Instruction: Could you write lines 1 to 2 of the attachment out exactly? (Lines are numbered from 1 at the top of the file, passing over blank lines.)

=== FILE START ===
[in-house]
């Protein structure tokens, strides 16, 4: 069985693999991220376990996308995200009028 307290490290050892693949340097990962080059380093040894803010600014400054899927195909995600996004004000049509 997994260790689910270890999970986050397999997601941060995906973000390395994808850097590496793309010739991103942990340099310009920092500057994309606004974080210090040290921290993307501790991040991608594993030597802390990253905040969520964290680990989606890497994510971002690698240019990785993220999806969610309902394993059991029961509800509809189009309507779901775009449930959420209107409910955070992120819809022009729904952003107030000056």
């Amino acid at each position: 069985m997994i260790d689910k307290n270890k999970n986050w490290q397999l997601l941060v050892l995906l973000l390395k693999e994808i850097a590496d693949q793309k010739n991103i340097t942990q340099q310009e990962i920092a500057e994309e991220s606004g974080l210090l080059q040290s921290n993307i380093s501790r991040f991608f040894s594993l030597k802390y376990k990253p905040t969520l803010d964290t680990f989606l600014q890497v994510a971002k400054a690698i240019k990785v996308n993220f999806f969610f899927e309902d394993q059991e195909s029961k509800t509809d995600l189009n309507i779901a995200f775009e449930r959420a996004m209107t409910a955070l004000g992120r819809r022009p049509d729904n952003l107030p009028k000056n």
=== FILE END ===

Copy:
[in-house]
């Protein structure tokens, strides 16, 4: 069985693999991220376990996308995200009028 307290490290050892693949340097990962080059380093040894803010600014400054899927195909995600996004004000049509 997994260790689910270890999970986050397999997601941060995906973000390395994808850097590496793309010739991103942990340099310009920092500057994309606004974080210090040290921290993307501790991040991608594993030597802390990253905040969520964290680990989606890497994510971002690698240019990785993220999806969610309902394993059991029961509800509809189009309507779901775009449930959420209107409910955070992120819809022009729904952003107030000056």